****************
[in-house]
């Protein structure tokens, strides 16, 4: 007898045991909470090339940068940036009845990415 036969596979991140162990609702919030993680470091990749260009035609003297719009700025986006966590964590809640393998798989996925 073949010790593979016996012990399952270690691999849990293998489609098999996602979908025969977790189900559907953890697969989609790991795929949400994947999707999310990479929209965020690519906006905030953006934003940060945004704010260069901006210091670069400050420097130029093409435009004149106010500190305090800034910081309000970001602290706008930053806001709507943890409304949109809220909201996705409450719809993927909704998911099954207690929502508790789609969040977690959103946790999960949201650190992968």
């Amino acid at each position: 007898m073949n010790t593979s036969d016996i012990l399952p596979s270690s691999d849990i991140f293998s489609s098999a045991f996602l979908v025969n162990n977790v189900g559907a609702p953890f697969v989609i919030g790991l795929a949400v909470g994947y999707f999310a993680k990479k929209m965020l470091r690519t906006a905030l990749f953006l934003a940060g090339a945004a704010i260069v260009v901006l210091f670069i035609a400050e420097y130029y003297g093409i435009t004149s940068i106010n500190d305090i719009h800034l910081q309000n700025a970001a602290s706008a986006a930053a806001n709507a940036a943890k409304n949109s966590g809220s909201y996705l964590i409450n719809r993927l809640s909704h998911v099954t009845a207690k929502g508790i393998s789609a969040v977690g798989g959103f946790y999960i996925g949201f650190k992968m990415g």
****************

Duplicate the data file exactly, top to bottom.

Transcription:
[in-house]
């Protein structure tokens, strides 16, 4: 007898045991909470090339940068940036009845990415 036969596979991140162990609702919030993680470091990749260009035609003297719009700025986006966590964590809640393998798989996925 073949010790593979016996012990399952270690691999849990293998489609098999996602979908025969977790189900559907953890697969989609790991795929949400994947999707999310990479929209965020690519906006905030953006934003940060945004704010260069901006210091670069400050420097130029093409435009004149106010500190305090800034910081309000970001602290706008930053806001709507943890409304949109809220909201996705409450719809993927909704998911099954207690929502508790789609969040977690959103946790999960949201650190992968």
């Amino acid at each position: 007898m073949n010790t593979s036969d016996i012990l399952p596979s270690s691999d849990i991140f293998s489609s098999a045991f996602l979908v025969n162990n977790v189900g559907a609702p953890f697969v989609i919030g790991l795929a949400v909470g994947y999707f999310a993680k990479k929209m965020l470091r690519t906006a905030l990749f953006l934003a940060g090339a945004a704010i260069v260009v901006l210091f670069i035609a400050e420097y130029y003297g093409i435009t004149s940068i106010n500190d305090i719009h800034l910081q309000n700025a970001a602290s706008a986006a930053a806001n709507a940036a943890k409304n949109s966590g809220s909201y996705l964590i409450n719809r993927l809640s909704h998911v099954t009845a207690k929502g508790i393998s789609a969040v977690g798989g959103f946790y999960i996925g949201f650190k992968m990415g």